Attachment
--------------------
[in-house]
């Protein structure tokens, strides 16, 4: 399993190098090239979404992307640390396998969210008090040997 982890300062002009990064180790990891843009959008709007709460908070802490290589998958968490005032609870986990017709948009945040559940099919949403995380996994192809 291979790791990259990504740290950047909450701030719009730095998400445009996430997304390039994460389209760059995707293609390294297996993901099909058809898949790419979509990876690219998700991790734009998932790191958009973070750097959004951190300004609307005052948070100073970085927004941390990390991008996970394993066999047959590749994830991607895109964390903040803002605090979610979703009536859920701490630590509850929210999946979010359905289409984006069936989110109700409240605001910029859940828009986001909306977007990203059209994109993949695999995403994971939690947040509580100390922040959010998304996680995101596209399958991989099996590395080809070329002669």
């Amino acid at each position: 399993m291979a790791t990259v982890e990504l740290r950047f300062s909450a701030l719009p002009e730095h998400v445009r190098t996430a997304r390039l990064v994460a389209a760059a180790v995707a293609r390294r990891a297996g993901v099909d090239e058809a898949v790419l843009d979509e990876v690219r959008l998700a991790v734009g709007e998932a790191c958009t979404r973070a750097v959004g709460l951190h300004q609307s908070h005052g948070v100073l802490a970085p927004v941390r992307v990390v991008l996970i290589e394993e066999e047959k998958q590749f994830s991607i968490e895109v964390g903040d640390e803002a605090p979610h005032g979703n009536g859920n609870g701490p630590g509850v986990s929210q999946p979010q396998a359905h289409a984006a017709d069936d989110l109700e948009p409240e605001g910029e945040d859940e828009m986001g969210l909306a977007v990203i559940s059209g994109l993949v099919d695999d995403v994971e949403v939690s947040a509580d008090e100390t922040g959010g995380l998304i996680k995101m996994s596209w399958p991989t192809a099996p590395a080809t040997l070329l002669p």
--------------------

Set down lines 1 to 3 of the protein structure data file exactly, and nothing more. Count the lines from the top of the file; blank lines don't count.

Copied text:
[in-house]
């Protein structure tokens, strides 16, 4: 399993190098090239979404992307640390396998969210008090040997 982890300062002009990064180790990891843009959008709007709460908070802490290589998958968490005032609870986990017709948009945040559940099919949403995380996994192809 291979790791990259990504740290950047909450701030719009730095998400445009996430997304390039994460389209760059995707293609390294297996993901099909058809898949790419979509990876690219998700991790734009998932790191958009973070750097959004951190300004609307005052948070100073970085927004941390990390991008996970394993066999047959590749994830991607895109964390903040803002605090979610979703009536859920701490630590509850929210999946979010359905289409984006069936989110109700409240605001910029859940828009986001909306977007990203059209994109993949695999995403994971939690947040509580100390922040959010998304996680995101596209399958991989099996590395080809070329002669």
């Amino acid at each position: 399993m291979a790791t990259v982890e990504l740290r950047f300062s909450a701030l719009p002009e730095h998400v445009r190098t996430a997304r390039l990064v994460a389209a760059a180790v995707a293609r390294r990891a297996g993901v099909d090239e058809a898949v790419l843009d979509e990876v690219r959008l998700a991790v734009g709007e998932a790191c958009t979404r973070a750097v959004g709460l951190h300004q609307s908070h005052g948070v100073l802490a970085p927004v941390r992307v990390v991008l996970i290589e394993e066999e047959k998958q590749f994830s991607i968490e895109v964390g903040d640390e803002a605090p979610h005032g979703n009536g859920n609870g701490p630590g509850v986990s929210q999946p979010q396998a359905h289409a984006a017709d069936d989110l109700e948009p409240e605001g910029e945040d859940e828009m986001g969210l909306a977007v990203i559940s059209g994109l993949v099919d695999d995403v994971e949403v939690s947040a509580d008090e100390t922040g959010g995380l998304i996680k995101m996994s596209w399958p991989t192809a099996p590395a080809t040997l070329l002669p």